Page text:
prizes on their animals. These were
in competition with stock shipped
from nearly, every section of the
United States. Some 4000 head of
baby beeves, lambs, and hogs were
Taylor High of Klamath county
took highest honors among the Ore
gon exhibitors by winning first in
the Aberdeen-Angus class with a
baby beef weighing 650 to 800
pounds, and also took the breed
championship. Charles Kik of Uma
tilla county placed first; Stanley
Masten, Klamath county, second,
and Kenneth Bensel, Umatilla, third,
in the Aberdeen-Angus class with
steers weighing 805 to 950 pounds,
Charles Cheyne and Virgil Ratliff
of Klamath county took first and
second in the Aberdeen-Angue class
with steers weighing 955 to 1100
pounds. Bob Blickenstaff of Klam
ath countv was first in the low
weight Shorthorn class. Robert H,
King of Sherman county with two
animals placed second and fourth
in the Hereford 650 to 800 pound
Others who won ribbons in the
Hereford class were Clayton Char
ley, Jackson county; Marvin Well
man and George Poulos, Baker
county, and Joe Keller and Walter
Ritter, Klamath county. Other win
ners in the Aberdeen-Angus class
were Lawrence Ousterhout and Don
Pruett, Jackson county.
March was the first month in ex
actly one year during which non
resident motorists' permits exceeded
those issued during the correspond
ing month of the previous year,
Secretary of State Earl Snell an
nounced today. Permits for the year
to date are still slightly behind those
issued during the first three months
of 1928, but are expected to pass last
year's figure soon.
TI "i m; tt
xieuuner jjazeixe limes, iiennnpr. i irecrnn DnA
National Safety CountO
While the horn on an automobile
must be recognized as essential to
safety in driving, it is perhaps one
of the mosh misused pieces of equip
ment on the car, according to Sec
retary of State Earl Snell.
Excessive use of the horn has
long been known as an objectionable
habit, but it is not well known that
by using the horn unnecessarily a
driver might be creating an element
of needless danger.
There is an interesting mental re
action to be noted in connection
with the use of an automobile horn
in that when the horn is used the
driver seldom exhibits any ten
dency to reduce his driving speed.
He is far more likely to increase his
speed because in sounding the horn
he has indicated his intention to
keep going and he wants to make it
evident that the way had better be
made clear for him.
If, on the other hand, he refrains
from using the horn and places his
foot on the brake he is indicating
that he intends to reduce his speed,
or stop if necessary, until the danger
is past. It would appear obvious that
slowing down until the danger is
past represents a much more reas-
onable procedure than attempting
to blast danger out of the way by
sounding the horn.
Automobile horns have been mis
used by thoughtless drivers to such
an extent that there has been some
discussion of prohibiting them alto
gether, since too many drivers ap-
pear to believe that they can assure
their safety under all traffic condi
tions simply by making a loud noise.
It is reasoned by some that if horns
were eliminated the drivers would
utilize more practical precautions to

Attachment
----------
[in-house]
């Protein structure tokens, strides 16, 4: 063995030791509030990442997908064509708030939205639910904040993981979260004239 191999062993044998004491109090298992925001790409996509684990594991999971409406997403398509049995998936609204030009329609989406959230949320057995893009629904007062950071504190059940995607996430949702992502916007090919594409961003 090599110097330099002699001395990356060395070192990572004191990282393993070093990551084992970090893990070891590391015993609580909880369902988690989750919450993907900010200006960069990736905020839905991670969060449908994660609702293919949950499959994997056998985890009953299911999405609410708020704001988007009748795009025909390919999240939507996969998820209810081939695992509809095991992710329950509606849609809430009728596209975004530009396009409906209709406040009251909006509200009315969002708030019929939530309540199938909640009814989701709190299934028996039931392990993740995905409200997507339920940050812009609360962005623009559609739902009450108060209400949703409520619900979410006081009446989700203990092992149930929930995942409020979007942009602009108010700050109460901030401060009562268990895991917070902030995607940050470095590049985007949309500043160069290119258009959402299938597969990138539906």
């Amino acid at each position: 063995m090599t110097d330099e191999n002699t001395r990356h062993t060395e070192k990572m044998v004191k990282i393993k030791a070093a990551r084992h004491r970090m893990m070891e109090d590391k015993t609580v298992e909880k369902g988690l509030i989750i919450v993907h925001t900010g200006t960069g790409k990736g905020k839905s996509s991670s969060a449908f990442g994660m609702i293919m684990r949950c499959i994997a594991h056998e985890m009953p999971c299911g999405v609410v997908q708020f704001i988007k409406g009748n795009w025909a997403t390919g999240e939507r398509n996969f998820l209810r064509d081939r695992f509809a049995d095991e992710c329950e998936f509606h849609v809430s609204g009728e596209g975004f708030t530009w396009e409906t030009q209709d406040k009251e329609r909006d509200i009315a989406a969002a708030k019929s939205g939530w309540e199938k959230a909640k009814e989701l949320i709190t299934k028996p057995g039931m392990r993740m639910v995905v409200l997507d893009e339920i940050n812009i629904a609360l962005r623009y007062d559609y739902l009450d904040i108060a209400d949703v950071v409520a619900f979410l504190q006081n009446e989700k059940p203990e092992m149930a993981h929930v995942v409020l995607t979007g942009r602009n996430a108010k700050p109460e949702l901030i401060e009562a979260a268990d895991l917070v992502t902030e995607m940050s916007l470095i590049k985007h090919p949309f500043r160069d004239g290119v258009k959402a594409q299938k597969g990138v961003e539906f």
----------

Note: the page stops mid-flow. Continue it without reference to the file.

avoid trouble, but whether or not
that would be the result is somewhat
It seems that the most practical
solution to the problem presented by
the driver who uses his horn excess-
ively must come in the form of a
general understanding of his true
status. His actions too often symbol
ize the discourtesy which accounts
for much of the trouble and con
fusion in traffic.
Three Homemakers
Accorded Recognition
To three Oregon homemakers have
recently come high honors and spec
ial opportunities in recognition of
their outstanding work in county
home demonstration, according to
Mrs. Azalea Sager, state home dem
onstration leader at Oregon State
Mrs. Ethel Lathrop of Central
Point, state chairman of the home
economics extension council and
active in home demonstration work
since 1918, will represent Oregon
farm homemakers at the London,
England, conference of the Associat
ed Country Women of the World in
June. Jackson county home econ
omics extension units and study
groups, whose work is under the
direction of Mrs. Mabel Mack, home
demonstration agent, are sending
Mrs. Lathrop as a delegate.
As one of four farm women in
vited to speak on a program for farm
women of the United States at the
World's Fair in New York, Mrs.
Lathrop will discuss the foods and
nutrition work of the extension pro
gram as it affects the farm. She will
sail May 23 with a group delegation
from America on the Queen Mary
for the conference, where women
from all over the world will be in
Another homemaker, Mrs. Wanda
y r-x M.by,m x age ocvcu
Finck, extension worker in Clack
amas county, left last Friday for
Washington, D. C, where she was
invited by Secretary Wallace to at
tend a conference of urban and rural
women April 13 and 14. The 25 farm
women and 35 city women attending
this conference will discuss agricul
tural policies needed to contribute
toward raising the standard of living
and use of abundant resources to
improve quality of living.
The third woman receiving recog
nition, Mrs. C. J. Humphreys, mem
ber of the Clackamas county home
economics committee and active in
the Concord study group, will par
ticipate in a national hook-up over
radio station KEX. She is scheduled
to speak at 9:30 on the morning of
May 3 on "Rural Homemaking and
the Child."
Miss Helen Ann Thomas, home
demonstration agent for Clackamas
county, and Mrs. Buena Maris, act
ing specialist in parent education,
will also take part in this discus
Notice is hereby given that the
undersigned was duly appointed by